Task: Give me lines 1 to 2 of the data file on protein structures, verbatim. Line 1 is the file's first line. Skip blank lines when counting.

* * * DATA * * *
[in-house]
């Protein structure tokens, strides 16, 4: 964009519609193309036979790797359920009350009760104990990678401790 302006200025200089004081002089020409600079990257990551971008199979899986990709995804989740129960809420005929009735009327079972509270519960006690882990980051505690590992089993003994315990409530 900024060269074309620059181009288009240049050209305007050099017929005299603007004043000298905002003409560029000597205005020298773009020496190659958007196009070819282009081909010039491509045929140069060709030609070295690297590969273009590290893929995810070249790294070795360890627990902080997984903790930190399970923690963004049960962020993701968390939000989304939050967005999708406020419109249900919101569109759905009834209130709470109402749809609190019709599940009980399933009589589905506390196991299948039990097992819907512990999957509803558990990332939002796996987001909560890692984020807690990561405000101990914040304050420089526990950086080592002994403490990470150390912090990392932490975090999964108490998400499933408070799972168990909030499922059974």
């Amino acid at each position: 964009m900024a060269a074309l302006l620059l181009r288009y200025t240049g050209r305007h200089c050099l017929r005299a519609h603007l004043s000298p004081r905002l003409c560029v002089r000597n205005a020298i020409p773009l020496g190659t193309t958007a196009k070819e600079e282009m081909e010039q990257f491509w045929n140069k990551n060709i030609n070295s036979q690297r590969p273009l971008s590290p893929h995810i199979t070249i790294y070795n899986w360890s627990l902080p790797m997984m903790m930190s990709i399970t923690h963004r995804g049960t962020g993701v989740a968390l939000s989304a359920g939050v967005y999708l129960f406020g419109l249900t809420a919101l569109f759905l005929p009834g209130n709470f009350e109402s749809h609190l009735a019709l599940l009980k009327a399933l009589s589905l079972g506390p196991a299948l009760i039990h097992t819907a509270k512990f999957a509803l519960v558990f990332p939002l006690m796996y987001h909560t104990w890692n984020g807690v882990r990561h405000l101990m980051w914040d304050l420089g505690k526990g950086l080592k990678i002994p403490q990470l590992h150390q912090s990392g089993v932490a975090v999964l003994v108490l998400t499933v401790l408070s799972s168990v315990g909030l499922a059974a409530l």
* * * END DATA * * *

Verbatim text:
[in-house]
């Protein structure tokens, strides 16, 4: 964009519609193309036979790797359920009350009760104990990678401790 302006200025200089004081002089020409600079990257990551971008199979899986990709995804989740129960809420005929009735009327079972509270519960006690882990980051505690590992089993003994315990409530 900024060269074309620059181009288009240049050209305007050099017929005299603007004043000298905002003409560029000597205005020298773009020496190659958007196009070819282009081909010039491509045929140069060709030609070295690297590969273009590290893929995810070249790294070795360890627990902080997984903790930190399970923690963004049960962020993701968390939000989304939050967005999708406020419109249900919101569109759905009834209130709470109402749809609190019709599940009980399933009589589905506390196991299948039990097992819907512990999957509803558990990332939002796996987001909560890692984020807690990561405000101990914040304050420089526990950086080592002994403490990470150390912090990392932490975090999964108490998400499933408070799972168990909030499922059974």